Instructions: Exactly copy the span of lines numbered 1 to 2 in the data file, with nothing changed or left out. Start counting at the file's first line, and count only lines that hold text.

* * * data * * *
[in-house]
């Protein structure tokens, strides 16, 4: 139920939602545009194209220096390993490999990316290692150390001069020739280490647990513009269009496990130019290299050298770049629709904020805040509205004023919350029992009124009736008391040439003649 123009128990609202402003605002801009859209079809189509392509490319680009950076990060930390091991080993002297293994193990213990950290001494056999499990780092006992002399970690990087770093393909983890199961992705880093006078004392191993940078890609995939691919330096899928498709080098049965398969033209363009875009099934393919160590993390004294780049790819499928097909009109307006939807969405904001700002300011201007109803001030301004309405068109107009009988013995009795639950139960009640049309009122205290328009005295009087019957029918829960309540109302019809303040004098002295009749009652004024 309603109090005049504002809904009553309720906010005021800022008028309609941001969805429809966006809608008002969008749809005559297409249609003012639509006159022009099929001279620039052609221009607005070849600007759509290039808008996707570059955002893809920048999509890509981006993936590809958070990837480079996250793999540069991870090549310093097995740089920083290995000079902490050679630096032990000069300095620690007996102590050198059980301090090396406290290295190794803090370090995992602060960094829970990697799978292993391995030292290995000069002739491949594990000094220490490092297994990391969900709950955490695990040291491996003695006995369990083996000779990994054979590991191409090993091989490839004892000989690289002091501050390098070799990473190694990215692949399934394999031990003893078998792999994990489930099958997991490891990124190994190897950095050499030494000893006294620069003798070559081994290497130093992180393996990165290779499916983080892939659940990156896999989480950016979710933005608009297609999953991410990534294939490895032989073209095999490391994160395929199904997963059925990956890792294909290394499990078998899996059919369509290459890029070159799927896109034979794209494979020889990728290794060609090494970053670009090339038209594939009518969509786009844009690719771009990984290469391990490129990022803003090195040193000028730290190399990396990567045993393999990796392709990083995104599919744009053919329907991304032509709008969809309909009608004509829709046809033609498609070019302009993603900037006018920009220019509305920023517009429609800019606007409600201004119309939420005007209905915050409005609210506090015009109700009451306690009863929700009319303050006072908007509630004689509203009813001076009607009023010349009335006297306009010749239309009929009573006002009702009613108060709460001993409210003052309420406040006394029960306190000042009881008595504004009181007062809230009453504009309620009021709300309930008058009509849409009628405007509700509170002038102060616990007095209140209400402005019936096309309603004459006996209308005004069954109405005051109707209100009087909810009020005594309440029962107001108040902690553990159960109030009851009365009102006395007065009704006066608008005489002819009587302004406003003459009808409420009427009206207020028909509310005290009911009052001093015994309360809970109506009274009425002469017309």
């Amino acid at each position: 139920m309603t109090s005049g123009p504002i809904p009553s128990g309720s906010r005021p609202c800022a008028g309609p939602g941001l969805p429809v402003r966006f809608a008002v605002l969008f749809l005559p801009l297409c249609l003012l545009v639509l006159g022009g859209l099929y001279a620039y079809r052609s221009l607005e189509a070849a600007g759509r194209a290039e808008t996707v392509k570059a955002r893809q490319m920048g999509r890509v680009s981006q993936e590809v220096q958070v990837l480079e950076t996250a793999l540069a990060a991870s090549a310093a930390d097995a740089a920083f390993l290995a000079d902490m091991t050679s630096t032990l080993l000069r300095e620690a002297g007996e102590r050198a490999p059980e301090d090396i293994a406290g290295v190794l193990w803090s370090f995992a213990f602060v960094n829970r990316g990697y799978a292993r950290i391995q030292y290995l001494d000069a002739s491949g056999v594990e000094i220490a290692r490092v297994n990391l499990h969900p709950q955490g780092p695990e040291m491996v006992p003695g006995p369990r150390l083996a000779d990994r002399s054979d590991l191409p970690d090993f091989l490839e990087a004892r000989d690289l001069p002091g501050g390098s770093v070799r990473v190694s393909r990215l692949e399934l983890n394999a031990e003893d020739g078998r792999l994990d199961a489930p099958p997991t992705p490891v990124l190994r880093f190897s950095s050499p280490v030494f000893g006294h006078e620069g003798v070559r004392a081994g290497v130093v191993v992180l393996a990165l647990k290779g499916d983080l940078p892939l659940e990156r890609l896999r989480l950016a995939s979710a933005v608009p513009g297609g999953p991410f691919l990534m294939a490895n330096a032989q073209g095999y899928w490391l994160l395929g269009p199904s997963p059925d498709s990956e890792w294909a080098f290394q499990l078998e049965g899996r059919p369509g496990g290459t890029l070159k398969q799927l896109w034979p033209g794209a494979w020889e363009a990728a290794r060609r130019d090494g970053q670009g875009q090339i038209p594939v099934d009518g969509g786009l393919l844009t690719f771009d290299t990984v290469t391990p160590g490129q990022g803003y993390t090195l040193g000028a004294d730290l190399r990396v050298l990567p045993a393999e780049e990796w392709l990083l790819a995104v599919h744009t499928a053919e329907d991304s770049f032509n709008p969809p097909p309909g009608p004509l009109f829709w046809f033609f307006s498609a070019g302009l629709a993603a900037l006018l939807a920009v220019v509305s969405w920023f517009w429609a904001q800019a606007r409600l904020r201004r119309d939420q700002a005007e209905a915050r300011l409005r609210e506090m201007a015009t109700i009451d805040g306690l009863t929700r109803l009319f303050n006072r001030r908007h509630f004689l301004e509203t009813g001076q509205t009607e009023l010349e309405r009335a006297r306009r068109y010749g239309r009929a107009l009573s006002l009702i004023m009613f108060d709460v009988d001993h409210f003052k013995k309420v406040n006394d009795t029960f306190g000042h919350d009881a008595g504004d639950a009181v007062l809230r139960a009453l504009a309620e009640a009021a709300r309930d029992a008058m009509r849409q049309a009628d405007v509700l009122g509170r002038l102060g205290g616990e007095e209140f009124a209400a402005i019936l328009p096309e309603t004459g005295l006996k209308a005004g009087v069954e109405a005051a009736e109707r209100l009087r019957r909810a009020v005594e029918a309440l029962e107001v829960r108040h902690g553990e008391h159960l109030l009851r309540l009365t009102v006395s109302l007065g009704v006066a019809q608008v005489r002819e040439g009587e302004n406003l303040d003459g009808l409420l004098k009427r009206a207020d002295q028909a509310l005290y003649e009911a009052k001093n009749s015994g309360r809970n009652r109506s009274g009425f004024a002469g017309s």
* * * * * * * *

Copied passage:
[in-house]
């Protein structure tokens, strides 16, 4: 139920939602545009194209220096390993490999990316290692150390001069020739280490647990513009269009496990130019290299050298770049629709904020805040509205004023919350029992009124009736008391040439003649 123009128990609202402003605002801009859209079809189509392509490319680009950076990060930390091991080993002297293994193990213990950290001494056999499990780092006992002399970690990087770093393909983890199961992705880093006078004392191993940078890609995939691919330096899928498709080098049965398969033209363009875009099934393919160590993390004294780049790819499928097909009109307006939807969405904001700002300011201007109803001030301004309405068109107009009988013995009795639950139960009640049309009122205290328009005295009087019957029918829960309540109302019809303040004098002295009749009652004024 309603109090005049504002809904009553309720906010005021800022008028309609941001969805429809966006809608008002969008749809005559297409249609003012639509006159022009099929001279620039052609221009607005070849600007759509290039808008996707570059955002893809920048999509890509981006993936590809958070990837480079996250793999540069991870090549310093097995740089920083290995000079902490050679630096032990000069300095620690007996102590050198059980301090090396406290290295190794803090370090995992602060960094829970990697799978292993391995030292290995000069002739491949594990000094220490490092297994990391969900709950955490695990040291491996003695006995369990083996000779990994054979590991191409090993091989490839004892000989690289002091501050390098070799990473190694990215692949399934394999031990003893078998792999994990489930099958997991490891990124190994190897950095050499030494000893006294620069003798070559081994290497130093992180393996990165290779499916983080892939659940990156896999989480950016979710933005608009297609999953991410990534294939490895032989073209095999490391994160395929199904997963059925990956890792294909290394499990078998899996059919369509290459890029070159799927896109034979794209494979020889990728290794060609090494970053670009090339038209594939009518969509786009844009690719771009990984290469391990490129990022803003090195040193000028730290190399990396990567045993393999990796392709990083995104599919744009053919329907991304032509709008969809309909009608004509829709046809033609498609070019302009993603900037006018920009220019509305920023517009429609800019606007409600201004119309939420005007209905915050409005609210506090015009109700009451306690009863929700009319303050006072908007509630004689509203009813001076009607009023010349009335006297306009010749239309009929009573006002009702009613108060709460001993409210003052309420406040006394029960306190000042009881008595504004009181007062809230009453504009309620009021709300309930008058009509849409009628405007509700509170002038102060616990007095209140209400402005019936096309309603004459006996209308005004069954109405005051109707209100009087909810009020005594309440029962107001108040902690553990159960109030009851009365009102006395007065009704006066608008005489002819009587302004406003003459009808409420009427009206207020028909509310005290009911009052001093015994309360809970109506009274009425002469017309």